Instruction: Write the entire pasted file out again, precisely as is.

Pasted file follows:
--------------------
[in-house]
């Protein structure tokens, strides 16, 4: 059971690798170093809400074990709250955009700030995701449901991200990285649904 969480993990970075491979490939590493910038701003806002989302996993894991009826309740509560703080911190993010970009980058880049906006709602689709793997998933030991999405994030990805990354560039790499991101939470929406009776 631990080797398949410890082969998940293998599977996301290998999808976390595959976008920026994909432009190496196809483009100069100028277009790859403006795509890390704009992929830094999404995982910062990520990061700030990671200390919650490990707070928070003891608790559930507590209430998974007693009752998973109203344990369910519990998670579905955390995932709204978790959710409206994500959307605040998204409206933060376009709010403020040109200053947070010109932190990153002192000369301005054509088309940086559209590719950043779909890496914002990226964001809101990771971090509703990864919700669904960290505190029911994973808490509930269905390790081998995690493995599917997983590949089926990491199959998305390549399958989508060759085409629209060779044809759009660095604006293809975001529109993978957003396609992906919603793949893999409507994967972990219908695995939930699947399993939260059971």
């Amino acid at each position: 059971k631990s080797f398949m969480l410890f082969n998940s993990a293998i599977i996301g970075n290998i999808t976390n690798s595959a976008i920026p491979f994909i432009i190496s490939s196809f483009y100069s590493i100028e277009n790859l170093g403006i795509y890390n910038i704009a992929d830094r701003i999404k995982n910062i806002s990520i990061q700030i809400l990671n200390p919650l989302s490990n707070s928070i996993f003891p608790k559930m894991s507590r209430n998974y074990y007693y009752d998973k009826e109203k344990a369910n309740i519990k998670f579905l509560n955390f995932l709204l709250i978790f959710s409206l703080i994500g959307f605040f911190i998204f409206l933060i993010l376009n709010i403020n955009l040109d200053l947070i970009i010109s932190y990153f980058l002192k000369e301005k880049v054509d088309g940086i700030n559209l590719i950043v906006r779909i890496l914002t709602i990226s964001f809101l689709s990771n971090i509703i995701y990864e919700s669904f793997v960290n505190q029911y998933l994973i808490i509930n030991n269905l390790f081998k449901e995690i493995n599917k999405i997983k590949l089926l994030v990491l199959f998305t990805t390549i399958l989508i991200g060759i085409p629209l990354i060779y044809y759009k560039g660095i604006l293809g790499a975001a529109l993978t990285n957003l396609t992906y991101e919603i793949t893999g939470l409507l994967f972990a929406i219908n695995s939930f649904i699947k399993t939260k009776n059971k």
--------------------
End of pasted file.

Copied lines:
[in-house]
């Protein structure tokens, strides 16, 4: 059971690798170093809400074990709250955009700030995701449901991200990285649904 969480993990970075491979490939590493910038701003806002989302996993894991009826309740509560703080911190993010970009980058880049906006709602689709793997998933030991999405994030990805990354560039790499991101939470929406009776 631990080797398949410890082969998940293998599977996301290998999808976390595959976008920026994909432009190496196809483009100069100028277009790859403006795509890390704009992929830094999404995982910062990520990061700030990671200390919650490990707070928070003891608790559930507590209430998974007693009752998973109203344990369910519990998670579905955390995932709204978790959710409206994500959307605040998204409206933060376009709010403020040109200053947070010109932190990153002192000369301005054509088309940086559209590719950043779909890496914002990226964001809101990771971090509703990864919700669904960290505190029911994973808490509930269905390790081998995690493995599917997983590949089926990491199959998305390549399958989508060759085409629209060779044809759009660095604006293809975001529109993978957003396609992906919603793949893999409507994967972990219908695995939930699947399993939260059971």
């Amino acid at each position: 059971k631990s080797f398949m969480l410890f082969n998940s993990a293998i599977i996301g970075n290998i999808t976390n690798s595959a976008i920026p491979f994909i432009i190496s490939s196809f483009y100069s590493i100028e277009n790859l170093g403006i795509y890390n910038i704009a992929d830094r701003i999404k995982n910062i806002s990520i990061q700030i809400l990671n200390p919650l989302s490990n707070s928070i996993f003891p608790k559930m894991s507590r209430n998974y074990y007693y009752d998973k009826e109203k344990a369910n309740i519990k998670f579905l509560n955390f995932l709204l709250i978790f959710s409206l703080i994500g959307f605040f911190i998204f409206l933060i993010l376009n709010i403020n955009l040109d200053l947070i970009i010109s932190y990153f980058l002192k000369e301005k880049v054509d088309g940086i700030n559209l590719i950043v906006r779909i890496l914002t709602i990226s964001f809101l689709s990771n971090i509703i995701y990864e919700s669904f793997v960290n505190q029911y998933l994973i808490i509930n030991n269905l390790f081998k449901e995690i493995n599917k999405i997983k590949l089926l994030v990491l199959f998305t990805t390549i399958l989508i991200g060759i085409p629209l990354i060779y044809y759009k560039g660095i604006l293809g790499a975001a529109l993978t990285n957003l396609t992906y991101e919603i793949t893999g939470l409507l994967f972990a929406i219908n695995s939930f649904i699947k399993t939260k009776n059971k």